Data Priorities in COVID-19 Response

The Honorable Nancy Pelosi
U.S. House of Representatives
Washington, DC 20515
The Honorable Mitch McConnell
Majority Leader
U.S. Senate
Washington, DC 20515
The Honorable Chuck Schumer
Minority Leader
U.S. Senate
Washington, DC 20510
The Honorable Steny Hoyer
Majority Leader
U.S. House of Representatives
Washington, DC 20510
The Honorable Kevin McCarthy
Minority Leader
U.S. House of Representatives
Washington, DC 20510

Dear Leaders:

The 21 undersigned organizations respectfully request that Congress prioritize the need for valid, reliable data about the challenges facing our country in addressing the COVID-19 pandemic. By supporting a trusted and robust data infrastructure, we will better understand the impacts of the pandemic and policy interventions, and hopefully, be able to better address current and future challenges using evidence-based approaches.

Specifically, the coronavirus pandemic necessitates further action on the unanimous recommendations from the 2017 bipartisan U.S. Commission on Evidence-Based Policymaking. Doing so will help ensure elected leaders have critical information to understand the impacts of the virus long-term on our economy and population, as well as to study and learn from the policies being implemented today to mitigate the pandemic’s effects.

The following suggestions are intended to provide rapid prioritization of data to support decision-makers, many of which align with or are complementary to the Evidence Commission’s recommendations. The Data Coalition previously sent an open letter to Congress, on March 23rd, which elaborated on some of these ideas with additional recommendations for specific approaches.

1) Enable Improved Privacy-Protected Data Sharing for Research. Congress should rapidly act to begin establishing a National Secure Data Service, enabling improved data sharing, linkage, and analysis within a privacy-protective framework. As designed by the Evidence Commission, the Data Service should be designated as a federal statistical agency and use the privacy framework reauthorized by Congress as part of the Confidential Information Protection and Statistical Efficiency Act of 2018 (Title III of P.L. 115-435).

In addition, Congress should explore options to rapidly enable access to certain data already collected by the government to understand the economic impacts on households, including income and earnings data. Two rapid strategies to better use existing data could include enabling research access to the National Directory of New Hires or allowing for access to tax records, as proposed in the Measuring Real Income Growth Act of 2019.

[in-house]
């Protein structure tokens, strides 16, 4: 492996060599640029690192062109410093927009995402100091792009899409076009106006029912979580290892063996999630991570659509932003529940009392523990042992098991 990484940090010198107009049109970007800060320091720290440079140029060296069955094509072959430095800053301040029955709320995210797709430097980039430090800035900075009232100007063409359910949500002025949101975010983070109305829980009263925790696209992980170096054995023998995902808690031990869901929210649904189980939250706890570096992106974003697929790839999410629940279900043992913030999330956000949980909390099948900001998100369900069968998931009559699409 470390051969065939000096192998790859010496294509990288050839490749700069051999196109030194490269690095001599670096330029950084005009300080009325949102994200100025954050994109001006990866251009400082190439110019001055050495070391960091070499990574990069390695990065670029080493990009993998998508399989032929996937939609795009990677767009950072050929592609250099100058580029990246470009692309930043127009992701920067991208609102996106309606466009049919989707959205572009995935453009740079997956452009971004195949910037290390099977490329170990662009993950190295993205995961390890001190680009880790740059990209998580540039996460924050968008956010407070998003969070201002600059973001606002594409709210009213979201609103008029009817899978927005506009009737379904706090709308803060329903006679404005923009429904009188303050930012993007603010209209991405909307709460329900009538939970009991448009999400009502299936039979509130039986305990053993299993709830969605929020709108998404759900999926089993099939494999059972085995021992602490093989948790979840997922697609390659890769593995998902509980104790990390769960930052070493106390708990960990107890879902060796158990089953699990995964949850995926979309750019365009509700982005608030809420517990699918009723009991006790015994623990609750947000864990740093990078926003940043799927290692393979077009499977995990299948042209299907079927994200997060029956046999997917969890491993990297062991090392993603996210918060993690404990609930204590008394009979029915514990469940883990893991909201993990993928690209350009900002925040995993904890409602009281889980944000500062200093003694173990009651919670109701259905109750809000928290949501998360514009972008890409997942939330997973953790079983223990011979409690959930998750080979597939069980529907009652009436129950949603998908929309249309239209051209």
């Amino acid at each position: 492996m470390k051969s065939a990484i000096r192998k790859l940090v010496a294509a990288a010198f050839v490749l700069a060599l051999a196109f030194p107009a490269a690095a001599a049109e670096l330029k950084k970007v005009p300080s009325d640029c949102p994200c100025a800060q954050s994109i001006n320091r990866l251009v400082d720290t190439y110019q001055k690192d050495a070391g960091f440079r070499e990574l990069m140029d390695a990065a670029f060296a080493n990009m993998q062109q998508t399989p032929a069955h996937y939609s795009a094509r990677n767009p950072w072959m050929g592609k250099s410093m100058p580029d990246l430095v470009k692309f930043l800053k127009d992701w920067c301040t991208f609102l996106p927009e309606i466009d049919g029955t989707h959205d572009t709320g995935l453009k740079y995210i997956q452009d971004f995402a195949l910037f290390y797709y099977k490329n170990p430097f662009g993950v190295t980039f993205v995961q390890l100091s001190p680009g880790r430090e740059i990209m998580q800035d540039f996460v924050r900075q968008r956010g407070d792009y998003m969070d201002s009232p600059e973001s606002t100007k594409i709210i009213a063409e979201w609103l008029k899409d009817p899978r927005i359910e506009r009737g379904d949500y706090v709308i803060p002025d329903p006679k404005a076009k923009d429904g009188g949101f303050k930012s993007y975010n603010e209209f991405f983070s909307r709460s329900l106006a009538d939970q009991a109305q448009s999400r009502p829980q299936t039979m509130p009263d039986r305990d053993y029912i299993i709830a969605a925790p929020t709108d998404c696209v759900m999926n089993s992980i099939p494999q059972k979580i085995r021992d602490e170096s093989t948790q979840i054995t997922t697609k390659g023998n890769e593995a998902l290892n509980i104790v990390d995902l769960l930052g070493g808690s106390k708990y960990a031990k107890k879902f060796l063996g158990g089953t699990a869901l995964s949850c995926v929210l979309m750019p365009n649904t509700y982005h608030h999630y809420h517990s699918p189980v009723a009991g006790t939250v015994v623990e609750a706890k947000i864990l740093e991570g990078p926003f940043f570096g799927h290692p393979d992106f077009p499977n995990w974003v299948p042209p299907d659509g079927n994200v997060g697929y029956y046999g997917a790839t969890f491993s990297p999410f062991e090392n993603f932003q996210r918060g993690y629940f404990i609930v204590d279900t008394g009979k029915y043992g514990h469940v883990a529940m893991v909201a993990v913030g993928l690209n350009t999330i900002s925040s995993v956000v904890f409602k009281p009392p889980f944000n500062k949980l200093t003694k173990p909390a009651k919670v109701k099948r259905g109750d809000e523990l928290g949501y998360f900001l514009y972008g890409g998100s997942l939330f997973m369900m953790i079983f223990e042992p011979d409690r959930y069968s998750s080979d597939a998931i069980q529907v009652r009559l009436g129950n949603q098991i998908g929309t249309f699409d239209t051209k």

Congress should also encourage the White House Office of Management and Budget to quickly deploy the legal authorities for privacy-protected data sharing provided in Section 303 of the Foundations for Evidence-Based Policymaking Act of 2018 (P.L.115-435).

2) Prioritize Funding for Critical Needs in the Evidence Ecosystem. Congress should appropriate supplemental funding to support implementation of the Foundations for Evidence-Based Policymaking Act of 2018 (P.L. 115-435) and related purposes. These resources should be targeted to support agencies in rapidly building the capacity and infrastructure for statistical activities, data governance, and program evaluation and be flexible enough to support federal statistical agencies in unique challenges associated with the COVID-19 pandemic.

Additional resources can also support specific health-related efforts to understand the incidence rates of COVID-19 as well as ensure agencies like the National Center for Health Statistics (NCHS) and the Centers for Disease Control (CDC) have the capability to collect high-quality data for analyses in the current pandemic. For example, NCHS should rapidly enhance its Vital Statistics Reporting System to ensure COVID-19 information is captured adequately, and report information in near real-time. NCHS and the CDC could publicly issue this real-time reporting to inform the American public while protecting privacy and maintaining public trust in the information.

3) Promote Transparency for Supplemental COVID-19 Spending. Congress has already taken some meaningful steps to ensure oversight, transparency, and accountability of supplemental appropriations. These oversight mechanisms should take advantage of the groundwork laid by the Digital Accountability and Transparency Act (DATA Act, P.L. 113-101) and the recently-enacted Grant Reporting Efficiency and Agreement Transparency Act (GREAT Act, P.L. 116-103). These laws support the implementation of certain data standards for government spending, making the information more open and accurate. We encourage Congress to continue to incorporate strong data transparency and accountability provisions in future supplemental appropriations bills.

Thank you for your consideration of these critical data priorities as our country responds to the coronavirus pandemic. We recognize the gravity of the situation before us, which is why we need good data as a priority at every stage of our decision-making process.

For more information, please contact the Data Coalition’s policy manager, Corinna Turbes (


American Anthropological Association

American Evaluation Association

American Sociological Association

American Statistical Association

Association for Psychological Science

Association for Public Policy Analysis and Management (APPAM

Association of Population Centers

Association of Public Data Users

Consortium of Social Science Associations

Council of Professional Associations on Federal Statistics

Crime & Justice Research Alliance

Data Coalition Data

Foundation Denodo

Technologies Elder

Research, Inc.

Grant Thornton Public Sector LLC


Knowledge Alliance

Population Association of America

Results For America

Society for Research in Child Development

Download a copy of the Data Priorities in COVID-19 Letter